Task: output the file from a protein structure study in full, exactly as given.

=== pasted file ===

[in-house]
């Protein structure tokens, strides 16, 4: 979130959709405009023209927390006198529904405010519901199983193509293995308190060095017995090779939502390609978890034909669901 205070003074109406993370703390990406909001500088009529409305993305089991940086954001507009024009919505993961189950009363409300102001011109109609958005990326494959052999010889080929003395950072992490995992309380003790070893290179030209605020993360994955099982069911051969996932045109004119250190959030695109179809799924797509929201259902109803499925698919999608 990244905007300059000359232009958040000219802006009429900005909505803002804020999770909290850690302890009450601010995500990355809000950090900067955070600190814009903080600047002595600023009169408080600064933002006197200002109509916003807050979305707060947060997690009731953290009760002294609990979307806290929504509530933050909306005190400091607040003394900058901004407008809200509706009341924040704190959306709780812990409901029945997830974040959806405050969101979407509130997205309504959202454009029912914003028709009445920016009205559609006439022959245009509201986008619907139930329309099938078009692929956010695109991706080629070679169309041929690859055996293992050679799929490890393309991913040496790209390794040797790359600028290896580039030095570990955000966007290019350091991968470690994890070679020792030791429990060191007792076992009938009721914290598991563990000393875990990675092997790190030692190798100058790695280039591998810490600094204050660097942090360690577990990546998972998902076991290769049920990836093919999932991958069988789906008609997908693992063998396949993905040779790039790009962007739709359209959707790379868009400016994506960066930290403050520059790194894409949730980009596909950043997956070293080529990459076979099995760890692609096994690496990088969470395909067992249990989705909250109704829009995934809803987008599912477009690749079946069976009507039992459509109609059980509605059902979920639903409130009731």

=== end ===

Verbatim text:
[in-house]
């Protein structure tokens, strides 16, 4: 979130959709405009023209927390006198529904405010519901199983193509293995308190060095017995090779939502390609978890034909669901 205070003074109406993370703390990406909001500088009529409305993305089991940086954001507009024009919505993961189950009363409300102001011109109609958005990326494959052999010889080929003395950072992490995992309380003790070893290179030209605020993360994955099982069911051969996932045109004119250190959030695109179809799924797509929201259902109803499925698919999608 990244905007300059000359232009958040000219802006009429900005909505803002804020999770909290850690302890009450601010995500990355809000950090900067955070600190814009903080600047002595600023009169408080600064933002006197200002109509916003807050979305707060947060997690009731953290009760002294609990979307806290929504509530933050909306005190400091607040003394900058901004407008809200509706009341924040704190959306709780812990409901029945997830974040959806405050969101979407509130997205309504959202454009029912914003028709009445920016009205559609006439022959245009509201986008619907139930329309099938078009692929956010695109991706080629070679169309041929690859055996293992050679799929490890393309991913040496790209390794040797790359600028290896580039030095570990955000966007290019350091991968470690994890070679020792030791429990060191007792076992009938009721914290598991563990000393875990990675092997790190030692190798100058790695280039591998810490600094204050660097942090360690577990990546998972998902076991290769049920990836093919999932991958069988789906008609997908693992063998396949993905040779790039790009962007739709359209959707790379868009400016994506960066930290403050520059790194894409949730980009596909950043997956070293080529990459076979099995760890692609096994690496990088969470395909067992249990989705909250109704829009995934809803987008599912477009690749079946069976009507039992459509109609059980509605059902979920639903409130009731």